The paintings of Israeli artist Tsibi Geva can be seen as a form of neo-abstract expressionism, with references to Robert Rauschenberg and Gerhard Richter, with strong, stark brush strokes and high contrast. His sculptural installations on the other hand are a lot more realistic. Both however draw on the symbols and iconography of everyday life in Tel Aviv.
The keffiyeh, which is a Lebanese scarf with a fish net pattern worn around the head, came to symbolize the Palestinian struggle for a national identity and the armed Intifada uprisings. However the fish net pattern can also in some ways be seen as a chain link fence, as seen in Geva’s Keffiyeh (1994), as well as the fact it was worn by an earlier generation of Jewish fighters during Israel’s struggle for independence.
Perhaps it is this inherent ambiguity that is intriguing; for some it is a source of nationalistic pride, for others it used to be a source of pride, but now it is a reminder of the daily division, strife, the need to separate and protect oneself.
The Terrazo series of paintings depicts a fragmented view of the ubiquitous floor tiles, somewhat reminiscent of a Pollock, while breaking up the concentrated gaze. It is unclear whether they are also referring to shattered floor tiles, for example after a rocket attack, but in general can be applied to the fragmented, slightly schizophrenic urban contemporary life.
Which leads to Wall (2012), a reflection of what its like to live ‘peacefully’ under the constant threat of terrorism in the 21st century. That ‘peace’ is obviously an illusion, as it can at anytime be shattered by terrorist attacks, leading to more walls and security check points.
The compositional arrangement of Wall (2012) of dividing up the painting into quadrants, reflects what Geva describes ‘a metaphor for the internal order of things in the world’, the system of compartmentalizing everything in the (developed) world.
In Untitled (2010), the strong, dark brush strokes of early abstract expressionism suddenly gives way in the middle of the painting to a weaker, more diluted ones, where the strokes bleed off the canvas. It is somewhat reminiscent of Chinese or Japanese ink brush painting, until one realizes that they never let the ink bleed off the canvas like that, since the scrolls are painted flat on a table, traditionally anyways.
So one side of it starts off as an oil/acrylic painting and ends up on the other being an ink painting. This ‘induced diptych’, one that looks like there are two panels but isn’t, might be an experiment for a more varied visual experience, what’s known as the ‘push pull effect’, to create a dialog between the images on a single painting.
The depictions of social interactions on the other hand, seem freer, less constrained, formal and more expressive, while Untitled (2013) incorporates elements of both the flowing human interactions and the formal patterns of a map, or a window lattice, expressions of the system. Still there are elements of both the oil/acrylic and bleeding ink brush strokes.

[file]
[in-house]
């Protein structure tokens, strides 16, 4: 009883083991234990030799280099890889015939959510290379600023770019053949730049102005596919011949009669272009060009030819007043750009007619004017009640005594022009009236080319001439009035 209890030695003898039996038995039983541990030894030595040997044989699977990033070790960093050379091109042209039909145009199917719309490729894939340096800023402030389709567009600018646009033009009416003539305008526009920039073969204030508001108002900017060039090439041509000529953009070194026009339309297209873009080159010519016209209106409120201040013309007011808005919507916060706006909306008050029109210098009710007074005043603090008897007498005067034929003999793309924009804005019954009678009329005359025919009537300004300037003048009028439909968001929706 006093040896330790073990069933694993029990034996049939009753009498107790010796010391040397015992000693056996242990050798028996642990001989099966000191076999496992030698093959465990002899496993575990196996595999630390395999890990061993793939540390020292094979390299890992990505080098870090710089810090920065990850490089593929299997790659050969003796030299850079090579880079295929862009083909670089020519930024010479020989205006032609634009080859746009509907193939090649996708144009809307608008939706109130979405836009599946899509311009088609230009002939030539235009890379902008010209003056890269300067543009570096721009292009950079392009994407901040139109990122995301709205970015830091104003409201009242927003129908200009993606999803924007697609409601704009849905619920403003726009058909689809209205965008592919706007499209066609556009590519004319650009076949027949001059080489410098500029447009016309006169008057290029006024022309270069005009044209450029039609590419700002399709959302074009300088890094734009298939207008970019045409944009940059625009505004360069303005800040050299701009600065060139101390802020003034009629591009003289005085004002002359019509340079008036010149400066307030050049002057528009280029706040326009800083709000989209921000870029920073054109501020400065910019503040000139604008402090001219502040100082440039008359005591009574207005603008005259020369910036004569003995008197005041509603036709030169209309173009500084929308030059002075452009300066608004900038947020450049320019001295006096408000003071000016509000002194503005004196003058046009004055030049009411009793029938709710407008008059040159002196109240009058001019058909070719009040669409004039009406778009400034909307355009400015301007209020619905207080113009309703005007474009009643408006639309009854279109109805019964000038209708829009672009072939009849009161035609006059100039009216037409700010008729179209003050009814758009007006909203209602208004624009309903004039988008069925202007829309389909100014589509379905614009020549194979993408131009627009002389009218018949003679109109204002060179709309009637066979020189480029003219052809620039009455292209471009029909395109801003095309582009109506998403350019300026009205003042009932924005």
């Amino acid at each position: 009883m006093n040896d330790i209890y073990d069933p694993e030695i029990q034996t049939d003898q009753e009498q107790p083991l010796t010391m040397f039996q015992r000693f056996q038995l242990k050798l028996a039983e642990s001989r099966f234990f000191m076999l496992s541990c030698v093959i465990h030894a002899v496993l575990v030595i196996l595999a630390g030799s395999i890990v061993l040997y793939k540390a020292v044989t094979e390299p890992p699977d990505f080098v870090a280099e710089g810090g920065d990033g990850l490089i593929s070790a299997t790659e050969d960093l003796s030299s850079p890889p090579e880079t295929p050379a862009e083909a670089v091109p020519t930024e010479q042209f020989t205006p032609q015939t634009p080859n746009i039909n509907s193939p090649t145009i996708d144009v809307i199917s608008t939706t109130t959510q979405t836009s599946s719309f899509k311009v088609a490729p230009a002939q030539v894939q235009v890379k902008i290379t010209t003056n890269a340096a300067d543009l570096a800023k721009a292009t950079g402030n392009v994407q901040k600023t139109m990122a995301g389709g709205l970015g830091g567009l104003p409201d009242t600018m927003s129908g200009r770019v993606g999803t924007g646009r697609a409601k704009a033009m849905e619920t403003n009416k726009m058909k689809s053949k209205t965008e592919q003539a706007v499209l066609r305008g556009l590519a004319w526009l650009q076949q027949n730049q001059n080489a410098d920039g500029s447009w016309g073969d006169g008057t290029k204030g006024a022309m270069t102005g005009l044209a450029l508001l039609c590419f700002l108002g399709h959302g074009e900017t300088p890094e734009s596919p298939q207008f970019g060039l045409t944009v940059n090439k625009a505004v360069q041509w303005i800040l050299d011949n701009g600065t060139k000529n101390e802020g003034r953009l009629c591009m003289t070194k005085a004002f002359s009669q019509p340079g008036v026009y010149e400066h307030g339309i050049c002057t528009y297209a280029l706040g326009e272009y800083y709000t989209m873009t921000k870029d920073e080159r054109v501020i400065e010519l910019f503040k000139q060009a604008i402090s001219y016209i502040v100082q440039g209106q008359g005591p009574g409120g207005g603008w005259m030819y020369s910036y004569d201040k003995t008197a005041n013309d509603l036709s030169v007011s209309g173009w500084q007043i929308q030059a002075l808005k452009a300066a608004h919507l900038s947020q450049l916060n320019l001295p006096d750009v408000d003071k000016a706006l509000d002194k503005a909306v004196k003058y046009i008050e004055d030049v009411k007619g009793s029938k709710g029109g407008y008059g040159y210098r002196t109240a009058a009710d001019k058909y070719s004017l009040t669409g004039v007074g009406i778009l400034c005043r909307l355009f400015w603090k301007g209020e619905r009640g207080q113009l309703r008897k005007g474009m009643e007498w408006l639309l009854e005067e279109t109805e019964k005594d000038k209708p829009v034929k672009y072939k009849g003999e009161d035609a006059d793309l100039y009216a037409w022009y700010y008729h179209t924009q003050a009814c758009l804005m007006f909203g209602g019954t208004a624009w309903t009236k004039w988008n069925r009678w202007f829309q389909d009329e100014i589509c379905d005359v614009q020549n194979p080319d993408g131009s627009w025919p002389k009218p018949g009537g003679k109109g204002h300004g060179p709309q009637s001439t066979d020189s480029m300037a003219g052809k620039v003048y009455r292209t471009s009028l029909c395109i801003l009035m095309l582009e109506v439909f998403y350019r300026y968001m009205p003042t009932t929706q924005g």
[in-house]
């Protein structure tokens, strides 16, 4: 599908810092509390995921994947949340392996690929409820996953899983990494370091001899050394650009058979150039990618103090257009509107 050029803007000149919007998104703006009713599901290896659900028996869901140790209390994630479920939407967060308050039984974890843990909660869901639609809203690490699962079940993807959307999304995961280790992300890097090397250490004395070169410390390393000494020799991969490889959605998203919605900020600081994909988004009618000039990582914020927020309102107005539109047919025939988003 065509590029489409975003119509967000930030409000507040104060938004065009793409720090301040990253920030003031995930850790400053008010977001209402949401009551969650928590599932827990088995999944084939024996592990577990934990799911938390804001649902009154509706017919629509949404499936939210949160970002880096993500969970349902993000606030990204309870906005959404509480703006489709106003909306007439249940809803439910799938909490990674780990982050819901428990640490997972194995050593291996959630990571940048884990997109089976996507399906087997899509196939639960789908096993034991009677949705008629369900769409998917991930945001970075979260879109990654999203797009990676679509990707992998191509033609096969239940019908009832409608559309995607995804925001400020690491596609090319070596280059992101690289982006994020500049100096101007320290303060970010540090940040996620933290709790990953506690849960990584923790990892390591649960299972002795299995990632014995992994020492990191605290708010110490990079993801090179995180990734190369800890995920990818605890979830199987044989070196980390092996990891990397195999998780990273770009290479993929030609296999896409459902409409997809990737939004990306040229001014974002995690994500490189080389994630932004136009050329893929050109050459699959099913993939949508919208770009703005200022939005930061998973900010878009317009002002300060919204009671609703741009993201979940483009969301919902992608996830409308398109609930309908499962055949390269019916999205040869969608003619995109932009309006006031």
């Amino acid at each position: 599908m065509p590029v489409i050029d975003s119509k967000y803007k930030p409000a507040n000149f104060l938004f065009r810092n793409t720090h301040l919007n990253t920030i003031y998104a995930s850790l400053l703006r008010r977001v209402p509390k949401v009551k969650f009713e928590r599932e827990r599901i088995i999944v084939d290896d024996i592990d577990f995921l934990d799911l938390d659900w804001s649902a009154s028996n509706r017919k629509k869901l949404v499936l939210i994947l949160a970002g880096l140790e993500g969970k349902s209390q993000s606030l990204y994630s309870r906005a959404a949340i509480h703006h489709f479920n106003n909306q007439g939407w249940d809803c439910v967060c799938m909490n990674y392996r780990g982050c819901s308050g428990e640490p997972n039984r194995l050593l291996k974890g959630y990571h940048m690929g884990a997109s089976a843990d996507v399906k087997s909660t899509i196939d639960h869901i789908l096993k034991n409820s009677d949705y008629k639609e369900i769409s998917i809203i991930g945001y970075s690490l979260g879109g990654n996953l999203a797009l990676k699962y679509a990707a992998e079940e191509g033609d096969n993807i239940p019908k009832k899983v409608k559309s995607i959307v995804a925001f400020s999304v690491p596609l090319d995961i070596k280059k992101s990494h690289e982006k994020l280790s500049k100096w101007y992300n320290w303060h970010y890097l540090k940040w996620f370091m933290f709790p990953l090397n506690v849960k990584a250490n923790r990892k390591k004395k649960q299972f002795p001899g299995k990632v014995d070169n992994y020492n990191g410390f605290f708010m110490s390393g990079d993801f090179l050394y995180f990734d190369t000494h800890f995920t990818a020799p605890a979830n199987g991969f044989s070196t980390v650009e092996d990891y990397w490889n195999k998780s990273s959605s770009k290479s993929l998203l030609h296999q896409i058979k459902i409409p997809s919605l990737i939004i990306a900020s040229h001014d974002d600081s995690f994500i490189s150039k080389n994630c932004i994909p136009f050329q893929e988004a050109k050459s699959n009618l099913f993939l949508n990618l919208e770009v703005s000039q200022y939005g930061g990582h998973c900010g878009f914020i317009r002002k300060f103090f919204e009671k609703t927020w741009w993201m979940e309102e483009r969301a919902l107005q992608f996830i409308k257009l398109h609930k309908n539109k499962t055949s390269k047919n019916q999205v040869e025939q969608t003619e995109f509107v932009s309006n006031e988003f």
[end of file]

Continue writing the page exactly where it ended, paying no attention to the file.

The influence of Robert Rauschenberg’s Black series of paintings are most clearly seen in Untitled, White Bird On Black (2015), with a chromatic, almost but not quite black background and textural undulations on its surface, which is in effect painting with the ambient surface reflectivity of a material. It is unclear whether the pale white bird represents the state of a ghostly, colourless nature, the image of a bird ‘bleeched’ by the harsh sunlight or the artist himself, but it is a symbol that appears in many works.
It is hard to know exactly what is going on with Black Raven (2012) and Untitled (2013). Both being a collage of images that might include nature, sunsets, even blood, and the built environment but done with such gestural abstraction and adherence to ‘the end of painting as an illusion’ that patches and swathes of colour have come to represent different scenes, different thoughts.
But the Archeology Of The Present (2015) and Shutter Wall (2015) installations differ from Rauschenberg’s Combines series in that the items shown here are found things which people keep in their storages. In Rauschenberg’s case he used what people had thrown away. One had value before hand while the other didn’t. Here it is a representation of life in Israel, while the other was about re-purposing and re-contextualization of an object.
Using symbols found in everyday life and subjecting them to abstractive, deconstructive processes and the element of chance, these are therefore freed of their original cultural and theoretical associations. In this way, the artwork of Tsibi Geva reflects the complexities of contemporary life in Israel; a state of unresolved, sometimes anxious yet peaceful Arab-Israeli co-existence. This is one where the landscape, geo-politics and decorative motifs conjoin together in unresolved tension, oscillating between freedom and confinement, exhilaration and monotomy, pleasure and injury.